A telling look at the inner workings of one of the nation's most dominant news outlets during wartime
In an age before radio and television, E. W. Scripps's ownership of twenty-one newspapers, a major news wire service, and a prominent news syndication service represented the first truly national media organization in the United States. In "The Scripps Newspapers Go to War, 1914-18, " Dale Zacher details the scope, organization, and character of the mighty Scripps empire during World War I to reveal how the pressures of the market, government censorship, propaganda, and progressivism transformed news coverage during wartime.
This volume presents the first systematic look at the daily operations of any major newspaper operation during World War I and provides fascinating accounts of how the papers struggled with competition, their patriotic duties, and internal editorial dissent. The book also engages questions about American neutrality and the newspapers' relationship with President Woodrow Wilson, the move to join the war, and the fallout from the disillusionment of actually experiencing war. Ultimately, Zacher shows how the progressive spirit and political independence at the Scripps newspapers came under attack and was forever changed by this crucial period in American history.
"A volume in the series The History of Communication, edited by Robert W. McChesney and John C. Nerone"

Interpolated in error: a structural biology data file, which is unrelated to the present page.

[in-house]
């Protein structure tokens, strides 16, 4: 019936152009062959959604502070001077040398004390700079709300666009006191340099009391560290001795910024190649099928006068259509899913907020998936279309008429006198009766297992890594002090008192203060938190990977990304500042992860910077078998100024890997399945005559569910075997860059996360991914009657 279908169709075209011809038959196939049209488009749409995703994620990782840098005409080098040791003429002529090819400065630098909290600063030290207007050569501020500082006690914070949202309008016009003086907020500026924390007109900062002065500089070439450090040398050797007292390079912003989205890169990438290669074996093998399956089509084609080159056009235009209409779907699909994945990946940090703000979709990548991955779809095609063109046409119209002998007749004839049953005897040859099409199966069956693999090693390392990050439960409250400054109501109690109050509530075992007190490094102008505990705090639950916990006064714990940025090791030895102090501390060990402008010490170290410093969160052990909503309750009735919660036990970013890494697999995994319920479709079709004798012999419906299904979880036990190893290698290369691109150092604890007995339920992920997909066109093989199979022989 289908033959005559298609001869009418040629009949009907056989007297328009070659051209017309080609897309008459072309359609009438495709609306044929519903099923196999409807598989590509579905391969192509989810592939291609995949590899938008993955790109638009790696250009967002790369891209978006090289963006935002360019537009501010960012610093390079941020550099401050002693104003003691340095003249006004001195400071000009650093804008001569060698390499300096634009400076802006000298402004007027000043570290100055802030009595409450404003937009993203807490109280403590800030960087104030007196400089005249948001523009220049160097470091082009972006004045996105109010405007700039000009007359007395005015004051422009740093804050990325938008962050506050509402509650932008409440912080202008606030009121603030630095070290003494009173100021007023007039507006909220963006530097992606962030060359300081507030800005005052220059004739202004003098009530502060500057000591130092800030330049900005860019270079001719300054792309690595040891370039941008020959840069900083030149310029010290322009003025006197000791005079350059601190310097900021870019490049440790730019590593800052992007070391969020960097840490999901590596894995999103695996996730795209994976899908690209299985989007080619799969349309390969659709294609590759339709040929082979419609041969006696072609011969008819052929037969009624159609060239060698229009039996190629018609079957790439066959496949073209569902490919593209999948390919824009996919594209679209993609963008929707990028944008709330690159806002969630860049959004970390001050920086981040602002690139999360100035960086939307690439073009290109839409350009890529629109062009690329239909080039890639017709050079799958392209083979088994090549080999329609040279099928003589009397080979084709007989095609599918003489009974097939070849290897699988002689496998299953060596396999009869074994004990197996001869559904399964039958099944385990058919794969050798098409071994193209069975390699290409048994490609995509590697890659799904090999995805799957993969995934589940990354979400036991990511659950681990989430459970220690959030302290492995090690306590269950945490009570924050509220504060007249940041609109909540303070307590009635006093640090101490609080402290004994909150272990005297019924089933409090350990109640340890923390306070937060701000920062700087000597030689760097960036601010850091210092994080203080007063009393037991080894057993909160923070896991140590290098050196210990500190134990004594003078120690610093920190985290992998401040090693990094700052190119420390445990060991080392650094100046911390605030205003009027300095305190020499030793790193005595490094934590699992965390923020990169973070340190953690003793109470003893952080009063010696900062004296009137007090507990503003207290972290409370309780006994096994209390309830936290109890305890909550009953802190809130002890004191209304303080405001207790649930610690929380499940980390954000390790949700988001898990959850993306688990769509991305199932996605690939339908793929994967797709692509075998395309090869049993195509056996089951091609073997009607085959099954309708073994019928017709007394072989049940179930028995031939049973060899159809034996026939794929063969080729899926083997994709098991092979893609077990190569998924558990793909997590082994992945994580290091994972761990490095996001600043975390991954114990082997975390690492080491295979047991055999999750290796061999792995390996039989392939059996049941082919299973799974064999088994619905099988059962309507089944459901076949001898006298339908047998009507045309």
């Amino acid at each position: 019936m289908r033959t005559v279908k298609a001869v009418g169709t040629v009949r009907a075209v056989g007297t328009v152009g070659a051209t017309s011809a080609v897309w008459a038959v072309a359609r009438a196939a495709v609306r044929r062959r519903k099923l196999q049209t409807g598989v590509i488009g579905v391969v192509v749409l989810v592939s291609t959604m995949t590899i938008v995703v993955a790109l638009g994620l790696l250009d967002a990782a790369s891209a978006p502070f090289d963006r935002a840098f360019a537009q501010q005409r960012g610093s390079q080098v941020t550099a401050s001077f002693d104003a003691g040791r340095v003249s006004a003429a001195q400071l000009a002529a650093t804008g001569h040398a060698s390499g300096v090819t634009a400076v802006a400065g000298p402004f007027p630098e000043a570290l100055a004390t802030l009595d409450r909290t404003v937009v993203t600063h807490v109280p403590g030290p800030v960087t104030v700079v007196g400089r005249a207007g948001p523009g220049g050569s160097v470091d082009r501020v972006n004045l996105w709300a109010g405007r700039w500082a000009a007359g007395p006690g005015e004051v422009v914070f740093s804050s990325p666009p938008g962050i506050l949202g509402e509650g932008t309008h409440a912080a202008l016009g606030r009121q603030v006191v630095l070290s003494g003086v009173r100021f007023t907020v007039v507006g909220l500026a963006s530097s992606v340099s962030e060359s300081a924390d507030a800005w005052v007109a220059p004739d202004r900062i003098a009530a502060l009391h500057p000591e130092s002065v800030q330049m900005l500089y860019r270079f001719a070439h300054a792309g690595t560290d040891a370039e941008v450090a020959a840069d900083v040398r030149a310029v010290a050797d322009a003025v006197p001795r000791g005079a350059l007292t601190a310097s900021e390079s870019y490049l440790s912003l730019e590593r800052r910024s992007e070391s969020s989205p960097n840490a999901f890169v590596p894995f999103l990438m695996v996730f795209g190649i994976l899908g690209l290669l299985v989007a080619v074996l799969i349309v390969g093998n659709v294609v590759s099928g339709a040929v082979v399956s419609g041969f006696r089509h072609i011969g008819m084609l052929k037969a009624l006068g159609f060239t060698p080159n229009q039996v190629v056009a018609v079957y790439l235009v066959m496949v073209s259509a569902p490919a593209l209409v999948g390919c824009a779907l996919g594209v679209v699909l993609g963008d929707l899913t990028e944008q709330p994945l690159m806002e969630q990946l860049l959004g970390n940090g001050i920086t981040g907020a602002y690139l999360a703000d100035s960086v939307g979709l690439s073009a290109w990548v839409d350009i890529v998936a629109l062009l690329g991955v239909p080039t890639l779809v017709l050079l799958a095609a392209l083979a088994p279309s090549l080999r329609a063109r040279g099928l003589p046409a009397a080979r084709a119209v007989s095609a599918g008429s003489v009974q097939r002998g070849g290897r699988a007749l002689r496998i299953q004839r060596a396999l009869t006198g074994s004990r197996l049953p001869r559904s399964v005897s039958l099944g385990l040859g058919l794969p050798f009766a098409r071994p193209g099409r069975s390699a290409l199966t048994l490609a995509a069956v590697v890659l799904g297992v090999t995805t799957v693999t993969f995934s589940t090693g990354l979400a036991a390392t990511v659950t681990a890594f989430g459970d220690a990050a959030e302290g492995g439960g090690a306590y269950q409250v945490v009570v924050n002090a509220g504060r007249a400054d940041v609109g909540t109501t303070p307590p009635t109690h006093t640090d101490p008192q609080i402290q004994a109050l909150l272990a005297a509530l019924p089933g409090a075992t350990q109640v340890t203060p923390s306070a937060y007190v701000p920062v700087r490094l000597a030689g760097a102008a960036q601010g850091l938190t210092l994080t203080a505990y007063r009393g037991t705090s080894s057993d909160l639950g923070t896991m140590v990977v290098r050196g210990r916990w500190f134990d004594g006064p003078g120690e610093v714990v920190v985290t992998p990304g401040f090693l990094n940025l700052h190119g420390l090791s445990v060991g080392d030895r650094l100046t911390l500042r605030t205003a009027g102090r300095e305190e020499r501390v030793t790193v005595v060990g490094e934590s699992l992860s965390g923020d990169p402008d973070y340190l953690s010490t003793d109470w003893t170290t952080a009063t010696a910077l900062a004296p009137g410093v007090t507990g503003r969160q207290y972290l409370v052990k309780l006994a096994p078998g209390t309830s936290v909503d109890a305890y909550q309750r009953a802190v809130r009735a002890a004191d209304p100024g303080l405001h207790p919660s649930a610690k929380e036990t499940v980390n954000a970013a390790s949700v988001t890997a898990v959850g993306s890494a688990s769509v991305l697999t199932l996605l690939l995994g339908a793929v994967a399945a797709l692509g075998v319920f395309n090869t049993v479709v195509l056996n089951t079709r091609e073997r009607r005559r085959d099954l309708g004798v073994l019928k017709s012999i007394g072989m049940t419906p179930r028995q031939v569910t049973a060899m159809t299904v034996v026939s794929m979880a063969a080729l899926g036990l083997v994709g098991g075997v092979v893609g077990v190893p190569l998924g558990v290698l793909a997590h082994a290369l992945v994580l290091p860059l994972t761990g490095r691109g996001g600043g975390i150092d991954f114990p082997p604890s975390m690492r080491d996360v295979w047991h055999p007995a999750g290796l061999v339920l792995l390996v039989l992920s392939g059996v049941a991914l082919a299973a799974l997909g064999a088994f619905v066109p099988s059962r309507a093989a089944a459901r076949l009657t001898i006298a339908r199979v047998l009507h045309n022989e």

"Zacher has dug deep into the Scripps archives to tell [a story] about the tensions surrounding the coverage of war-or of any national crisis-and how they can affect the ideals to which journalists cling."--Journalism History
"This study is valuable not only for expanding what we know of the Scripps empire, but also for what is perhaps the first case study of how a large news media organization adapted to the challenges of World War I."--American Journalism "Provides new insights into the chain's decision making in wartime."--Journalism & Mass Communication Quarterly "Straightforward, rich in detail, and free of scholarly abstruseness and jargon. . . . Highly recommended."--Choice "There are few more combistible combinations than a father, a son, and a newspaper chain. . . . The story is told effectively ... and is an excellent addition to the flourishing Illinois 'History of Communications' series."--Columbia Journalism Review
"Zacher's account ... is detailed and often absorbing. Based on scrupulous research in the Scripps organization's archives, he leaves few stones unturned."--American Historical Review